Once a month I get together with my friend and sister writer Sharla Fritz. We talk about life and faith and writing. When we have chapters of a book-to-be, we read and comment.
A few months ago we also served together as the “snack queens” at the Redbud Writer’s Retreat. (Yes, that task did involve some quality control.)
Lately, our times together have focused on a book about public speaking. We read two chapters a month and discuss them. Sharla does a lot of public speaking, and I want to learn from her.
A funny thing happens when you meet regularly with someone for a couple of years—you become friends. 🙂 And so this month I want to introduce you to my friend Sharla Fritz and tell you about her latest book, a book I read chapter by chapter as she wrote it.
I gave away one copy of Enough for Now: Unpacking God’s Sufficiency last month to Jayne, but I have another copy to give away this month so just comment on the blog or send me an email at stormsistersconnection@gmailcom.
Q: What inspired you to write Enough for Now?
I personally struggled with this topic for a long time. In fact, twenty-five years ago I wrote a Bible study on contentment. The Bible study never got published, but it was the beginning of my wrestling with finding enough.
As a Christian, I know I should be satisfied. I want to be like David and say, “The Lord is my Shepherd; I shall not want” (Psalm 23:1 emphasis added). Or like Paul who declared, “I have learned the secret of being content in any and every situation, whether well fed or hungry, whether living in plenty or in want” (Philippians 4:12 NIV).
So I wrote the study for myself, to dive deep into the topic again
Q: What did you learn about finding enough while writing the study?
When I read Jesus words, I hear Him whispering: “Look, you don’t have to be like the rest of the world, chasing after things in the hope that possessions or positions will fill the emptiness inside. Live in trust that I know what you need.”
Q: You base the book on the parable of the rich fool. Why did you choose that story?
The rich fool had an abundant harvest—so much grain that it wouldn’t fit in his current barns. So he decided to tear down those barns and build bigger ones. Two thousand years later this story still rings true.
The rich man had money, but he wanted more. He had possessions, but he wanted more. He could have given away some of his abundance, but he decided to keep it for himself. The rich man stores up food—another area where many of us struggle with having enough (or having too much!). Jesus tells the story in response to a man wanting Jesus to settle a dispute he is having with his brother. We may wrestle with finding enough in our relationships—wanting to find Mr. or Mrs. Right, wanting children, wanting friends. In the story of the rich fool, God tells the man he is out of time—he will die that night. Most of us struggle with not having enough time! I think one reason the rich man in the story built the bigger barns was to look more impressive. I—and many other women—often feel that they are not enough. The world tells us that we are not pretty enough, important enough, good enough, smart enough.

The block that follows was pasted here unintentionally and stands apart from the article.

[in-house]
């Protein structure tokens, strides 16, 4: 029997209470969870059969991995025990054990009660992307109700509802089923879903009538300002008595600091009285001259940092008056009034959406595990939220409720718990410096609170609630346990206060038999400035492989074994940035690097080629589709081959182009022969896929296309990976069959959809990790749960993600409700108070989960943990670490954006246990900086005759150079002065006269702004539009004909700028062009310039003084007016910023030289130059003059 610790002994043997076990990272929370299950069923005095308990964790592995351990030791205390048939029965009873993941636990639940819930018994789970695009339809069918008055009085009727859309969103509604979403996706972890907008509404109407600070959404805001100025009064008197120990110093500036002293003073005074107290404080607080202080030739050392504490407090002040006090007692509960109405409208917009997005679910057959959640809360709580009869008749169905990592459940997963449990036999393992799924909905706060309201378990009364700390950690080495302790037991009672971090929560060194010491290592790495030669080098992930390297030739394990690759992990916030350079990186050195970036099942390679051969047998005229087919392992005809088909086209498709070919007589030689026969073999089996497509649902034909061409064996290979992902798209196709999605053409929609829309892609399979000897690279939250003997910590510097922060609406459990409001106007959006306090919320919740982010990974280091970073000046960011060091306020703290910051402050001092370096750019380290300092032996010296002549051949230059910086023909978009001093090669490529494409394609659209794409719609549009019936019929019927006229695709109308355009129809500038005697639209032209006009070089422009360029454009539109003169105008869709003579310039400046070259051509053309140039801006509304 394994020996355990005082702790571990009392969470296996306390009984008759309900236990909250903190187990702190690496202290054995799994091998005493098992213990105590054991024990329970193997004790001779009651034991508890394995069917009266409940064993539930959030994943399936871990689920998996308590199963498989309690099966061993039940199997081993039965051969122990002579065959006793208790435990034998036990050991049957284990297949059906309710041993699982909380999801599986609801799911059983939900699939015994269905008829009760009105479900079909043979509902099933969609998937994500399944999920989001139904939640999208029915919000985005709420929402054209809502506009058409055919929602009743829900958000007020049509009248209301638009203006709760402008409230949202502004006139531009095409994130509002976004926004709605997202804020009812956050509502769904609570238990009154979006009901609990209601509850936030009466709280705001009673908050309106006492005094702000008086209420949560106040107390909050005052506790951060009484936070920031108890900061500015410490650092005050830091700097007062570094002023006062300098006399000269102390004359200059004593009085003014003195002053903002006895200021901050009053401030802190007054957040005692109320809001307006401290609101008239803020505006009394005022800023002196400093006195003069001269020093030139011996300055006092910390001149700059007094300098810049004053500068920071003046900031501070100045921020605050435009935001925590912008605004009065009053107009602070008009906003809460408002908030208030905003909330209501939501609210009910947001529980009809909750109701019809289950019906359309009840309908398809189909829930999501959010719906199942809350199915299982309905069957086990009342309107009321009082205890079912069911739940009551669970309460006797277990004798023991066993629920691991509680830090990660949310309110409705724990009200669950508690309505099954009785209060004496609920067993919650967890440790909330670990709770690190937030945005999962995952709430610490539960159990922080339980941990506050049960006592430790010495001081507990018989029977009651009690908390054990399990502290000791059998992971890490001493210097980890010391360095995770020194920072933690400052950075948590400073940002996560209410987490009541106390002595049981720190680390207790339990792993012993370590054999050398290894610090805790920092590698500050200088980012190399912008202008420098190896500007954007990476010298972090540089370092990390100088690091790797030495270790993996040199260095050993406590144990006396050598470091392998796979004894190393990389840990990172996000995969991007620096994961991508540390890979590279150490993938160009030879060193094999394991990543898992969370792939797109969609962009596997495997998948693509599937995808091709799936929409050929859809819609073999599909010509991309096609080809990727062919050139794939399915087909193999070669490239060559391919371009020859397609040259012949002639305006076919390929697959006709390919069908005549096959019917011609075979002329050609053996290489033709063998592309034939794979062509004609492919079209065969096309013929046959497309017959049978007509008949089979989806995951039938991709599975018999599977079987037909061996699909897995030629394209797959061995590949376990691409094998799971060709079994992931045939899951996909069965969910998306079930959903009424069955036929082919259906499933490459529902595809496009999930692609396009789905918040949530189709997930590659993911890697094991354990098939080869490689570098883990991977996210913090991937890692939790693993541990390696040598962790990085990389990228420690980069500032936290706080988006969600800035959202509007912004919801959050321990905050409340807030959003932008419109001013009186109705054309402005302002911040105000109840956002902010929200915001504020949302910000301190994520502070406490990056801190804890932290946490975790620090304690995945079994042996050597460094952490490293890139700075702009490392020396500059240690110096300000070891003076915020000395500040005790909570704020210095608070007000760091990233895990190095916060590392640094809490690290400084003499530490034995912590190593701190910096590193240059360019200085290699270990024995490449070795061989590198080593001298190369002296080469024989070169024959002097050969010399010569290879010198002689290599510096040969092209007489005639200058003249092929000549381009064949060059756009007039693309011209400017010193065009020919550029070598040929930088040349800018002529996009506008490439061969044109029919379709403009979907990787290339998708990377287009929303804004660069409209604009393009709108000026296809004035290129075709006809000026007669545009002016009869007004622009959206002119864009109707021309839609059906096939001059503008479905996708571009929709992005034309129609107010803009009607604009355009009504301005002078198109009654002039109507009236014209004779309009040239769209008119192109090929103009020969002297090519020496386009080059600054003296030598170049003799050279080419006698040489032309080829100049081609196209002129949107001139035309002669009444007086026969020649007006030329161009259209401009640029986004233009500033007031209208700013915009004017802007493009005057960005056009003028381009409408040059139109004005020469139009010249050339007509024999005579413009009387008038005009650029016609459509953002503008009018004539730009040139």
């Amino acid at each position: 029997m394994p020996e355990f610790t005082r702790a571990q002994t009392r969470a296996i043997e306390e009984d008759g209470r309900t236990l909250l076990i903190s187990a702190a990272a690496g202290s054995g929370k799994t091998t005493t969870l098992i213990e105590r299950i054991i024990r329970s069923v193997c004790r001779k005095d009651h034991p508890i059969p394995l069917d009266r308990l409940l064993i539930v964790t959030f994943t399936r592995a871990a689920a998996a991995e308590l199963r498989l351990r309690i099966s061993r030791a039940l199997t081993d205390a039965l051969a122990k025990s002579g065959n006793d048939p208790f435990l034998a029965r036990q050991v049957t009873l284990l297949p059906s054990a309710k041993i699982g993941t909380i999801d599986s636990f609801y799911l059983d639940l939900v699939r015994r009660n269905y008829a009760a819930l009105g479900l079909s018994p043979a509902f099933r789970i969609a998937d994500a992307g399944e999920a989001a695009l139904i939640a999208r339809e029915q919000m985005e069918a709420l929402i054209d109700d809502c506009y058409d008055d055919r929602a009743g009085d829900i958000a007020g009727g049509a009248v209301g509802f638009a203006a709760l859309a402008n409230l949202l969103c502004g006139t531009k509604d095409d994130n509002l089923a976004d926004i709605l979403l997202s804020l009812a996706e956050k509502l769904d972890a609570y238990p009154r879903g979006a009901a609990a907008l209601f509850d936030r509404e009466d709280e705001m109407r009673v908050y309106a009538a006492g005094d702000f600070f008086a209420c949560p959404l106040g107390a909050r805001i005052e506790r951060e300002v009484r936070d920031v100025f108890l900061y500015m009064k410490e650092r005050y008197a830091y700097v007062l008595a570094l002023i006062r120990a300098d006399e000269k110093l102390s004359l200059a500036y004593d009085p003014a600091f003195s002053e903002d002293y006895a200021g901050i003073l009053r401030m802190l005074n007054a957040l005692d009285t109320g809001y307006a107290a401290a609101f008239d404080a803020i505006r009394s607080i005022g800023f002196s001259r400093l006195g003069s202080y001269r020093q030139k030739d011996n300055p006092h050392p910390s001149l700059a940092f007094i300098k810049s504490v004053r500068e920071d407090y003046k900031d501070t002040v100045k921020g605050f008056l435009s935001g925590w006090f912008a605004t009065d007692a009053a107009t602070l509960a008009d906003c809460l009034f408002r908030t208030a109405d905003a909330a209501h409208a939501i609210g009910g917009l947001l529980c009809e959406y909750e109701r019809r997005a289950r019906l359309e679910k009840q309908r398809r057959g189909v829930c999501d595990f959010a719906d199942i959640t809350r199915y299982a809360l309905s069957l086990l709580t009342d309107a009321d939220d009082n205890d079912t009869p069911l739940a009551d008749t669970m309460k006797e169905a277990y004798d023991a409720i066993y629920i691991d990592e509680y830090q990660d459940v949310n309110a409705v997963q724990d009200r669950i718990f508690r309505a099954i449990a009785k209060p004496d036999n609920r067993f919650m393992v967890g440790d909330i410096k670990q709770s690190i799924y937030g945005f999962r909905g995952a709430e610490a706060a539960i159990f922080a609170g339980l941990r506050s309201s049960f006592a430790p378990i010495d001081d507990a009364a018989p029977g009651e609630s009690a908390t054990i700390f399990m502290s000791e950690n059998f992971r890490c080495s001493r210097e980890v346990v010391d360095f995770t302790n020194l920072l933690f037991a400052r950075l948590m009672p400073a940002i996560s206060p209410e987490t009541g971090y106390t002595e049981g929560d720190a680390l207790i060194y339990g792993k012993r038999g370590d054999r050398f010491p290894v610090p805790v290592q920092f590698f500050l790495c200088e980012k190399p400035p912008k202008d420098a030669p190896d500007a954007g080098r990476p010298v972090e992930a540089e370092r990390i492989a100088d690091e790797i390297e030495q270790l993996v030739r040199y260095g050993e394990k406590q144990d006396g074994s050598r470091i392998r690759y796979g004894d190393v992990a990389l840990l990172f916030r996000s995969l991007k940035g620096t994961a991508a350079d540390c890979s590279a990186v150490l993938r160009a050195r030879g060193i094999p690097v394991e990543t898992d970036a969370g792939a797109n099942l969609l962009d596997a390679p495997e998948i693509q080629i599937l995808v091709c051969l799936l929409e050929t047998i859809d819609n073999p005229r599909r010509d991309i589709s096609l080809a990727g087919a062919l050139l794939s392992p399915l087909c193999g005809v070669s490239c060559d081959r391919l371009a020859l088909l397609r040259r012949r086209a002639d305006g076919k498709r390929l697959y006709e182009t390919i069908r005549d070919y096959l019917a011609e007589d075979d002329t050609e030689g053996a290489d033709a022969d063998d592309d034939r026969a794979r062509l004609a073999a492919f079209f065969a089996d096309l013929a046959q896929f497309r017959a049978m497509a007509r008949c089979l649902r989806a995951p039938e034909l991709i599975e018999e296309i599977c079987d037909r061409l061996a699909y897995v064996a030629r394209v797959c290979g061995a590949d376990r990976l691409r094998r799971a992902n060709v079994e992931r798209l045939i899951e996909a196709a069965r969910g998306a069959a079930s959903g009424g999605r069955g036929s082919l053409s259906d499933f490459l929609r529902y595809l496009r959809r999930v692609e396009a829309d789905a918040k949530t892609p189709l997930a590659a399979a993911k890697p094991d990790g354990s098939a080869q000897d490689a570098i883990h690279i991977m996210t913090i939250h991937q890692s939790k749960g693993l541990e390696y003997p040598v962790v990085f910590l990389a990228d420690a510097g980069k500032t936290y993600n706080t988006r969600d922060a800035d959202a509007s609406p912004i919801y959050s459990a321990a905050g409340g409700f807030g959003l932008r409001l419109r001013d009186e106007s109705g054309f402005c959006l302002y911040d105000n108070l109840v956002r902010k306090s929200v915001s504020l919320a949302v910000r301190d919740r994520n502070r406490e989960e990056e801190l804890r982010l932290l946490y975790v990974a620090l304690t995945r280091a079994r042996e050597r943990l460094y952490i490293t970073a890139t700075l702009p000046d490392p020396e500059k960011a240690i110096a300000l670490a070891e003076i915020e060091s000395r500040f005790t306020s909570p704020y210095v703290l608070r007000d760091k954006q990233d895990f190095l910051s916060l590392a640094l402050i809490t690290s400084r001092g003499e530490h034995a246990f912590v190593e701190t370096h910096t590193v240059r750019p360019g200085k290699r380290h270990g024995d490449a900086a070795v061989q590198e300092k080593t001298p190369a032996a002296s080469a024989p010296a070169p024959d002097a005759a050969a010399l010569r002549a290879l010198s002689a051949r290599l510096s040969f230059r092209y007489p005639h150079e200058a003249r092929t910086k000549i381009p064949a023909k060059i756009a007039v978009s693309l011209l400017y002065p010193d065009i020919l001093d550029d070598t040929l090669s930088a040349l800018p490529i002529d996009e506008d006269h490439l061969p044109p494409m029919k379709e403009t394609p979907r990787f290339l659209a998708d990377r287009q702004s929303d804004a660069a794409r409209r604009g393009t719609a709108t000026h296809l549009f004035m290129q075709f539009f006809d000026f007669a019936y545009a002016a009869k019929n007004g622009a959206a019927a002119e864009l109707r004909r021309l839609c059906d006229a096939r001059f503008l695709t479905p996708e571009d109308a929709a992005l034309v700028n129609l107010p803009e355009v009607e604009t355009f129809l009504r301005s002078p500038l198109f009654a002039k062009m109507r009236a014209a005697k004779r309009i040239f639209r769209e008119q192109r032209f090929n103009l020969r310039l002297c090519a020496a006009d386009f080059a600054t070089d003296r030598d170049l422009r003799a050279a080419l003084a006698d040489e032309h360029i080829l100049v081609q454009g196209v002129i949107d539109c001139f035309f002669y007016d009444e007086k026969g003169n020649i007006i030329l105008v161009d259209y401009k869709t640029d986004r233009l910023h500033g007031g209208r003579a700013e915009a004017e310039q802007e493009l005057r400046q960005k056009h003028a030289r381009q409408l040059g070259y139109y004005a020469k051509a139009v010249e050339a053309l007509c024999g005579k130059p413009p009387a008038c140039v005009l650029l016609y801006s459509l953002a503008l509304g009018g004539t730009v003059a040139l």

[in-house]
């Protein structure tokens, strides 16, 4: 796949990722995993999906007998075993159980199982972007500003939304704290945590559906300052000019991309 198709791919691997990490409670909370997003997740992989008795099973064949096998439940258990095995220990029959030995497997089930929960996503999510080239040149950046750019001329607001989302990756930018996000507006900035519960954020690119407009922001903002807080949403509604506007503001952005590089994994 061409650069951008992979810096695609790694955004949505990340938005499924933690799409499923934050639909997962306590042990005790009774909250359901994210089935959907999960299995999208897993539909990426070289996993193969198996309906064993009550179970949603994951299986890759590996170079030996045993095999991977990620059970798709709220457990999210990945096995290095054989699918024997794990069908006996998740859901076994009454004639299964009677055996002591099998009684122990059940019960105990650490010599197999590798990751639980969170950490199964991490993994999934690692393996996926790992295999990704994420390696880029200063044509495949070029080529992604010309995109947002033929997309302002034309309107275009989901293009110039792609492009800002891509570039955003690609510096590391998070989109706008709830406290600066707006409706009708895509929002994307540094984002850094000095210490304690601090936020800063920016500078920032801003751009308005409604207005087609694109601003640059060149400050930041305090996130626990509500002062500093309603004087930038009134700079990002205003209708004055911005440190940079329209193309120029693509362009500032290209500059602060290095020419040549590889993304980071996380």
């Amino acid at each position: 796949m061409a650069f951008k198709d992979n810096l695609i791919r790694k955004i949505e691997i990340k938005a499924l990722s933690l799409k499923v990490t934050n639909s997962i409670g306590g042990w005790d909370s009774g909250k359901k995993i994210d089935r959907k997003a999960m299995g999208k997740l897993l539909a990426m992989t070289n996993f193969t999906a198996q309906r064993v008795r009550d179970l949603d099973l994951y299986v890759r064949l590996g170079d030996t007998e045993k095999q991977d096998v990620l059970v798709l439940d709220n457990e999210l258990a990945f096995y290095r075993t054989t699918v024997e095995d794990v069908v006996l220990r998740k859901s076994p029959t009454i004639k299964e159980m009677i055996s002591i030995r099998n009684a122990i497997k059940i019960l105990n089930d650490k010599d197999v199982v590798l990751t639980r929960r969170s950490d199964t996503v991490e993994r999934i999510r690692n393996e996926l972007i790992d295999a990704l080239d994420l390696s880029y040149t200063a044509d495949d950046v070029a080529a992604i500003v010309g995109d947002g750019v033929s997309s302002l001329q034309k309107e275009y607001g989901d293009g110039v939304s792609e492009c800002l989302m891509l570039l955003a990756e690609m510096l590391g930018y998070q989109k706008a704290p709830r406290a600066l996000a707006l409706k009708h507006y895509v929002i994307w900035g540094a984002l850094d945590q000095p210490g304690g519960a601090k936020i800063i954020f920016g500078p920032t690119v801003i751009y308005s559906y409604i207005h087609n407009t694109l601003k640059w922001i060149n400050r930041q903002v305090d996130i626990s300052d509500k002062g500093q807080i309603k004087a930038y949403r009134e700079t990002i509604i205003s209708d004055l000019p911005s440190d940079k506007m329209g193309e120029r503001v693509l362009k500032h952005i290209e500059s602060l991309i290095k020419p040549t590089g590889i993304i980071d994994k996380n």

In one little story Jesus addressed all our issues in finding enough!
Q: What are some of the special features of the book?
The book has two main sections: Eight chapters of readings followed by a study guide. The book can be read straight through without doing the study questions. The study guide takes the reader deeper into the topic and is organized so that women can choose the amount of time they want to invest in the study.
If a reader only has fifteen minutes? Do the” Reflect on the Reading” questions. A little more time? Try “Dig Into Scripture,” “Apply the Story to Your Life,” or maybe even complete a project in the “Cultivating Enough” section.
The book includes biblical historical information and prayer prompts. I also added “Exercising Enough” sections with practical ways readers can practice enough in their everyday lives.
Q: Can this book be used for group study?
This book can be used for individual study or with a group. I encourage women to go through this study with others because as we share our struggles with contentment, we can encourage one another and point to the God of sufficiency.
Q: Where can we find the book?
The book can be found at CPH.org and Amazon. You can also download a free 7-Day Decluttering Guide that will help you declutter your heart and home by clicking here. I will be leading a free online study of the book from June 25 – August 13. Visit this Facebook page to join the study!
So now you’ve met my friend, also a pastor’s wife, mother, grandmother, musician, and confirmed chocoholic. Her words have encouraged and challenged me. Perhaps they can do the same for you.
I’ll be doing the Facebook study as often as I can while we’re in town this summer.
Linda W.June 17, 2019 at 8:13 pm
I enjoyed the interview with Sharla. What a great topic for a book. Isn’t it interesting how the things with which we struggle can be used to help others (like this book on contentment).
In our social media-conscious culture, contentment is a struggle, especially when we compare ourselves to others (after reading their posts).